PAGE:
You might think that with all the new tools for available to makers and entrepreneurs, turning a bright idea into a product on store shelves would be really easy.
Cheap parts that can be FedExed anywhere, CAD (computer assisted design), 3D printing, crowdfunding, social media for marketing, and that whole Shark Tank, Silicon Valley, Consumer Electronics Show vortex that promises meritocratic success.
First off, we all know you can’t just throw up a Kickstarter and expect to be the next Coolest Cooler guy. Money talks, but sometimes it keeps stubbornly quiet.
In this story, the bright idea came two-and-a-half years ago. Mike Boren of Illinois noticed his brother was spending a lot of time driving his baby around to get him to sleep. Boren is a professional musician, music teacher and sound engineer. The engineer in him wanted to use technology to replicate the soothing effects of driving, so his brother wouldn’t have that inconvenience.
Boren found that driving round worked because it simulated the womb: there were white noise, intermittent sounds, pulsing and a low frequency rumble.
He looked into other white noise machines and saw they were missing the rumble or vibration associated with car travel. They were often tinny speakers with just the feeble buzz associated with cell phones.
Boren talked to Bryan Bourdeau, a faculty member in the Management and Entrepreneurship department at University of Southern Indiana. Who in turn brought the challenge to his older brother, Greg, a Portland-area branding professional and media producer.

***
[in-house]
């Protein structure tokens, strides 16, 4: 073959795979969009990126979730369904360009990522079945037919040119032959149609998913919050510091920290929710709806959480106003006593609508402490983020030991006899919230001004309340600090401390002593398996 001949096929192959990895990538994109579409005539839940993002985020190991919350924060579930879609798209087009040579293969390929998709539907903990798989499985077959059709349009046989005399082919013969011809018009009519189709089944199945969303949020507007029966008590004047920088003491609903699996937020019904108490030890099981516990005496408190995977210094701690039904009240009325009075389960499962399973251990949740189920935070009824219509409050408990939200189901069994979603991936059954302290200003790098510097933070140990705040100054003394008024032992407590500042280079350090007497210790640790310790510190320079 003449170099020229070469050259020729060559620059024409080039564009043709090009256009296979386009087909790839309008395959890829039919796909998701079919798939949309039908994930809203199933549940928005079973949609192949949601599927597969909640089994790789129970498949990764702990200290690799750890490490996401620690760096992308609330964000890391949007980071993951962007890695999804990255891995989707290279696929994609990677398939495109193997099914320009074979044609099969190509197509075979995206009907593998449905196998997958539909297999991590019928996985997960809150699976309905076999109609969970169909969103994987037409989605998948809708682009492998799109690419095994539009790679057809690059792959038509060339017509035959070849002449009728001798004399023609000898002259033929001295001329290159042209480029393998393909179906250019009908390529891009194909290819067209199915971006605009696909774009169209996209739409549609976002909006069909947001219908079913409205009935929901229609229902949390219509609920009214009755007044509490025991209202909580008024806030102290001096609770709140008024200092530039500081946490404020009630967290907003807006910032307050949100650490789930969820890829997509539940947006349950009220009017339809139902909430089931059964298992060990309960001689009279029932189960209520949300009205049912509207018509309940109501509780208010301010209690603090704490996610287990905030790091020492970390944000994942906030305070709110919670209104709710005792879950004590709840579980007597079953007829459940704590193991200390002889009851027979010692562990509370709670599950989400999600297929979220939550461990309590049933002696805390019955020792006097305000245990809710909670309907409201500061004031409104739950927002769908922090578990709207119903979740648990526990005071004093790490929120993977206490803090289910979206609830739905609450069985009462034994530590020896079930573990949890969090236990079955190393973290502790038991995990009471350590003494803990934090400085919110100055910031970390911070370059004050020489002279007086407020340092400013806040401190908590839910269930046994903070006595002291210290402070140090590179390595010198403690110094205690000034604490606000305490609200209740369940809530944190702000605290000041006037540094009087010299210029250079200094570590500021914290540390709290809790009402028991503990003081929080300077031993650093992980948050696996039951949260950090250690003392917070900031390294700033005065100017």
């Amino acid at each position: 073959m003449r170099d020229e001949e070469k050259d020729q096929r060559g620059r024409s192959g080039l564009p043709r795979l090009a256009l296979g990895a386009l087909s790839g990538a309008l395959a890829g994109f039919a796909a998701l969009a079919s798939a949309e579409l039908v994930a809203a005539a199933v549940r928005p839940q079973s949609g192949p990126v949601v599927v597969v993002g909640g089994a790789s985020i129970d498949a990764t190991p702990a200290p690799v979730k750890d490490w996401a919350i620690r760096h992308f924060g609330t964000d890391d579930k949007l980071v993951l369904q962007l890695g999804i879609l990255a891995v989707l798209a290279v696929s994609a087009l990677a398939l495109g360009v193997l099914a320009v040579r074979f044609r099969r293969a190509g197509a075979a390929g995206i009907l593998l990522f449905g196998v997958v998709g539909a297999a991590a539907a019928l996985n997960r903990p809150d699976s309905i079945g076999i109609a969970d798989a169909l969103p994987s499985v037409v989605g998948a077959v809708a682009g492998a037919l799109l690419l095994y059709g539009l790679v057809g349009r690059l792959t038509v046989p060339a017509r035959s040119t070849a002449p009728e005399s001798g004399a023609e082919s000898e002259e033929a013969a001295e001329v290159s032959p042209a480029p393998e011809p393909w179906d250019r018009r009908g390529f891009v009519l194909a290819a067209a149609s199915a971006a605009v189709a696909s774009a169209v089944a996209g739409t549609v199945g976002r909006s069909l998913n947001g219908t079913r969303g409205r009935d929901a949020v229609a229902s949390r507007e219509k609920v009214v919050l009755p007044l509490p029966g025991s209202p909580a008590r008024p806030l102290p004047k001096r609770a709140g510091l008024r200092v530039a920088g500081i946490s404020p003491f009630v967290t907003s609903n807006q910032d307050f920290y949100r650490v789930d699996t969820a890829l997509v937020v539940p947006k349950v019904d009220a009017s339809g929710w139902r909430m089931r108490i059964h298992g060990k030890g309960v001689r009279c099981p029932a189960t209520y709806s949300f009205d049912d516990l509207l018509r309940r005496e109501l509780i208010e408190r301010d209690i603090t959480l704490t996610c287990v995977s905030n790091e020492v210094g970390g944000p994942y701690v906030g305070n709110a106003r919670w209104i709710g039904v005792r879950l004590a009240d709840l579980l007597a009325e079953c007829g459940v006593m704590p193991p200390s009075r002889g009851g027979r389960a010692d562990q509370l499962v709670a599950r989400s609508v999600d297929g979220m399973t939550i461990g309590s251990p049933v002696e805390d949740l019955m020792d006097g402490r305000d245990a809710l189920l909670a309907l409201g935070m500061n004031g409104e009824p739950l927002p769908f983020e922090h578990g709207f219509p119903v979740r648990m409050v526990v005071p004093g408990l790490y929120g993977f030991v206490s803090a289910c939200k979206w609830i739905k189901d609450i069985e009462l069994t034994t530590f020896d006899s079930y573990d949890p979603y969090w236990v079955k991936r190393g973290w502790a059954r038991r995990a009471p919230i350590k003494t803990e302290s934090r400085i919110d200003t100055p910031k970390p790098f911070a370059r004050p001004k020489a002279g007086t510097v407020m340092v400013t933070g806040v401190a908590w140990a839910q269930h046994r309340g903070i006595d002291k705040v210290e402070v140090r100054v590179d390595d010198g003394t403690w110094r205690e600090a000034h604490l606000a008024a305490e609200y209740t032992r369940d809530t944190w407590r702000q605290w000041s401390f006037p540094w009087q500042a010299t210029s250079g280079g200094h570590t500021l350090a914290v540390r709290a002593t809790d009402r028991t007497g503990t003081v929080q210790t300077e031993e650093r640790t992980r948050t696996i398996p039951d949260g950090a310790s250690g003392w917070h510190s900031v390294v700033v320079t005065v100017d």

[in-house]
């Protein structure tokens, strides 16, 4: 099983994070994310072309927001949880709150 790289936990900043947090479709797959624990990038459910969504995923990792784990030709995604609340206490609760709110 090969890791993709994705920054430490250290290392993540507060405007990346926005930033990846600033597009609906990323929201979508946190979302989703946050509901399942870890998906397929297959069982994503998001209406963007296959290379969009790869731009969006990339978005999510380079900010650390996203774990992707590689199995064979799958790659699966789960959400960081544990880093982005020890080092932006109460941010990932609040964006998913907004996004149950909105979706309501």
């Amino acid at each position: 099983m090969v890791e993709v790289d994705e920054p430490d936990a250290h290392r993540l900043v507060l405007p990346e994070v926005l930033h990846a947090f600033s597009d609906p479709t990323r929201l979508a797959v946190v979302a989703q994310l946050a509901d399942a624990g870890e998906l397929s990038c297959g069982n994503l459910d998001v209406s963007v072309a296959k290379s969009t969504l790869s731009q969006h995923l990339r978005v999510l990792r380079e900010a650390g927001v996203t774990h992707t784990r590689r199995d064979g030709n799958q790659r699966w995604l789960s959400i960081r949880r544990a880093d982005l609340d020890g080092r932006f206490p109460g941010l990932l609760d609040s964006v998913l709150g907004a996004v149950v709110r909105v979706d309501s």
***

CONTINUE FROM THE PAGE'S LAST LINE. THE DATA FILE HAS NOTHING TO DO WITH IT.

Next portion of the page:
Greg Bourdeau is a fairly typical Portland creative. He makes ads to pay the bills, and does some branding work, such as Microsoft Bing, Travelers Insurance and Cash & Carry. He also makes short documentaries about people’s passions, under the name oddeseyfilms.net. He works out of his house in Northwest.
He’s also a total Apple fan boi (his words). He bought two Apple watches when they came out because two was the upper limit. (The mirrored one and a gray one.) So having a hand in the making of a gadget was a dream come true. “I’m interested in how technology can change your life, not just in gadgets for gadgets’ sake,” he says.
Together, they came up with Lullafi, a speaker in a box, with three buttons and a rechargeable battery. It makes white noise, or plays lullabies. It can be remotely controlled by Bluetooth and can also be loaded with custom-made sounds. It puts out a strong vibration because it uses a high quality speaker, not just a cell phone vibrator. Some Gorilla tape and a bracket ensure it will stick to anything it’s meant to vibrate against.
Mike Boren spent 18 months testing parts and soldering them to circuit boards, while Bryan Bourdeau planned the business and researched the rules around baby products. They went for the highest level of baby safety.
Lullafi transmits sounds plus vibrations, replicating the sense of touch.
“Babies encounter a great deal of white noise in these environments, plus intermittent sound, low-frequency rumbles, and pulsing sensations. We designed Lullafi to produce the same effects,” says Boren.